Votes on 34 Key Climate-Relevant Resolutions

To take a broader view of shareholder-proposed climate actions, we compiled a set of 34 key climate-relevant resolutions. This set includes the 14 resolutions requesting climate-related disclosures, as well as 20 others filed out of concern for energy companies' broader climate governance--asking for lobbying disclosures and independent board leadership arrangements at large oil and gas and electric utilities companies. We mapped these to fund company votes and again found that BlackRock ranked last in support and Geode ranked first.

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Twelve of the 20 additional resolutions asked for greater transparency around lobbying, both direct and via fees paid to trade associations that, in turn, lobby on climate policy and spend on political campaigns. Nine of those 12 were based on a frequently filed model resolution, with supporting arguments that highlight risks specific to climate policy lobbying. The other three were filed by European asset manager BNP Paribas and asked for an explanation of how the company's lobbying aligns with the goals of the Paris Climate Agreement.

Eight of the 20 additional resolutions requested that the board chairperson role be held by an independent director, not the CEO of the company, recognizing that a major governance obstacle to addressing the challenges presented by climate change is nonindependent board leadership, such as was the case for a proposal at Exxon Mobil (XOM).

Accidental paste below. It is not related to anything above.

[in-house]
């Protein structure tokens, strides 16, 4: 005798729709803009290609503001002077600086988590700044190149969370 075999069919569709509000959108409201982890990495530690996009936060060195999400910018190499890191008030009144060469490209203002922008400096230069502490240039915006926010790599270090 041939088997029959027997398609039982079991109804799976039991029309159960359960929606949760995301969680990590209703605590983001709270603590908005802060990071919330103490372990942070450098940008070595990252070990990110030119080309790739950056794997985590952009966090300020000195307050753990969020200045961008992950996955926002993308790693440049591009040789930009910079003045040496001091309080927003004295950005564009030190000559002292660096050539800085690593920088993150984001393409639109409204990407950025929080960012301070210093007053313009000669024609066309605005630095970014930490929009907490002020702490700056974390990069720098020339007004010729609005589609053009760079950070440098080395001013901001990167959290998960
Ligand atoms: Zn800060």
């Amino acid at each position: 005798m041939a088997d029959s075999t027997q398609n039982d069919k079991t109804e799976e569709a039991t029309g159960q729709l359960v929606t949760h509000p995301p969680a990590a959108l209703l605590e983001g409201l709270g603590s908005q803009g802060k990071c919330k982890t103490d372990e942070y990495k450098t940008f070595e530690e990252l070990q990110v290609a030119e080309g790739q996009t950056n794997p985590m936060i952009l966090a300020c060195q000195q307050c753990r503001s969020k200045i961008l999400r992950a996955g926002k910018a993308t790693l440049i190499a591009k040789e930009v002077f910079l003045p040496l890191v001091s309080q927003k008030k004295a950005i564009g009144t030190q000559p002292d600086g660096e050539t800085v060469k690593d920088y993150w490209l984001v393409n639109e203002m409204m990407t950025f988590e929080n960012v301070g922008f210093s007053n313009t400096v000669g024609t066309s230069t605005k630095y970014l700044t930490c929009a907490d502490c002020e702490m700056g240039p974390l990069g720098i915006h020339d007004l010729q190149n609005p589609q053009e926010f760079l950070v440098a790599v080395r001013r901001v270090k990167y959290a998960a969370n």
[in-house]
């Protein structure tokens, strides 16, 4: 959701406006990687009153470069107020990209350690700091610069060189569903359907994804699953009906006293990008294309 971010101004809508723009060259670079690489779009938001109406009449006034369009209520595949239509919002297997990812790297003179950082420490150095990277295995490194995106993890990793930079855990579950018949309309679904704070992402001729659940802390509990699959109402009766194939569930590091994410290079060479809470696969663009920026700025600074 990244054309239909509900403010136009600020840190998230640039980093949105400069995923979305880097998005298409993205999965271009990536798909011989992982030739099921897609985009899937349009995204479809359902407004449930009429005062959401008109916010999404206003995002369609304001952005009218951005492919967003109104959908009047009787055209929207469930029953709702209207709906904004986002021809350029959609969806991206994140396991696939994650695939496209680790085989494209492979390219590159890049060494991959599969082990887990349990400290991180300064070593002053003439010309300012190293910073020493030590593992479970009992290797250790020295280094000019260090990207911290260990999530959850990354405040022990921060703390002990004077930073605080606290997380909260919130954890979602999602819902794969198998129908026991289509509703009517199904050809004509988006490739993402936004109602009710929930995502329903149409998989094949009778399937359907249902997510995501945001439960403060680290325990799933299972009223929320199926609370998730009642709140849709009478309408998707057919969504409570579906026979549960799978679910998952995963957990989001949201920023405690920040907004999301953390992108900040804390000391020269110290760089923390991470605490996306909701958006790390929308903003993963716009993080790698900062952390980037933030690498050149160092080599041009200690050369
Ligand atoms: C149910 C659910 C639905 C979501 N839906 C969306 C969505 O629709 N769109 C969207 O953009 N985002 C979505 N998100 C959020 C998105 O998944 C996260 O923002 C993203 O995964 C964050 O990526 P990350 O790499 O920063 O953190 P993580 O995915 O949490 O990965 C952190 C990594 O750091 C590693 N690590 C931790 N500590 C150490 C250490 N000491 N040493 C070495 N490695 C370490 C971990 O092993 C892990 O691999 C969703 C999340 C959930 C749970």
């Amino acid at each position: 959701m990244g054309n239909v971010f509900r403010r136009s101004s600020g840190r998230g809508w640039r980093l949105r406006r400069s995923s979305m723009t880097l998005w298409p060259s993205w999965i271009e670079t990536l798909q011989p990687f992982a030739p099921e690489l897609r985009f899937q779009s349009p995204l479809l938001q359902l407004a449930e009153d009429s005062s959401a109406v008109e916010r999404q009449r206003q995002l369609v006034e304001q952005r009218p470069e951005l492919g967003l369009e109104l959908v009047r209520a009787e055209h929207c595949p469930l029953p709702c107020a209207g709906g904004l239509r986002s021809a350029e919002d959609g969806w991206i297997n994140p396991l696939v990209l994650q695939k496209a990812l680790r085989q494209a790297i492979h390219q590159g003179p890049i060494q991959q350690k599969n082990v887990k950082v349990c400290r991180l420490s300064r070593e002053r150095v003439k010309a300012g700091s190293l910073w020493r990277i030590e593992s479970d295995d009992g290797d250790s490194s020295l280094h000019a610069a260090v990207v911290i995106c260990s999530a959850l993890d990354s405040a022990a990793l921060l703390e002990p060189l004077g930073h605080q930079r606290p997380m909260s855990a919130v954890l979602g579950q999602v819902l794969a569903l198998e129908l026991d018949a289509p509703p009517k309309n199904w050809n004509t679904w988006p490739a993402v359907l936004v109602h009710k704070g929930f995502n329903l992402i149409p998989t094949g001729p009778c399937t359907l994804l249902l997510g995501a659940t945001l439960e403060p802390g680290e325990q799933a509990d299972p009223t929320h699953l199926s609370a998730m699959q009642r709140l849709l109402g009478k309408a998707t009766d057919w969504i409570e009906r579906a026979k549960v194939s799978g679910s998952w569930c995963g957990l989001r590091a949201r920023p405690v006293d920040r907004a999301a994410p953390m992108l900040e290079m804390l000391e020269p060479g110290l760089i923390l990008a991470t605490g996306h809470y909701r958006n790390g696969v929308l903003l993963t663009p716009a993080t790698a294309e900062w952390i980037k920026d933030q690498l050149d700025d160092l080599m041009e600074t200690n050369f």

All 12 of the key resolutions identified by the Climate Action 100+ investor coalition, or CA100+, were included in the additional 20.

On average, the climate-linked key resolutions earned 37% support from shareholders, with five earning majority support and one, a vote at JPMorgan (JPM), coming within a fraction of a percent of majority support (49.62%).

One resolution included in the group of 14 climate-related disclosure requests was filed at T. Rowe Price (TROW)--the sixth-largest U.S. fund company. It asked the fund company to review its historical voting record on climate change and explain any incongruities between voting practice and its voting policy, in which T. Rowe identifies climate risk as a key area of engagement.

Climate Votes Out of Step

Four of the five large fund companies offer mutual funds and exchange-traded funds that have environmental, social, and governance mandates. We dug deeper into the votes on ESG funds to see if they aligned with the principles that investors might expect around climate change.

Some notable cases show that these votes were completely out of step with the general shareholder vote.

  • BlackRock and Vanguard's ESG funds voted against the resolution at JPMorgan that missed a majority vote in support by less than 0.5%. This resolution asked the board to explain efforts to reduce greenhouse gas emissions associated with the bank's lending activities; JPMorgan is considered to be the biggest fossil-fuel lender globally. BlackRock and Vanguard are JPMorgan's largest shareholders, owning 6.70% and 7.86% of the company, respectively. Had these two supported the issue, the resolution would have passed with more than 60% support.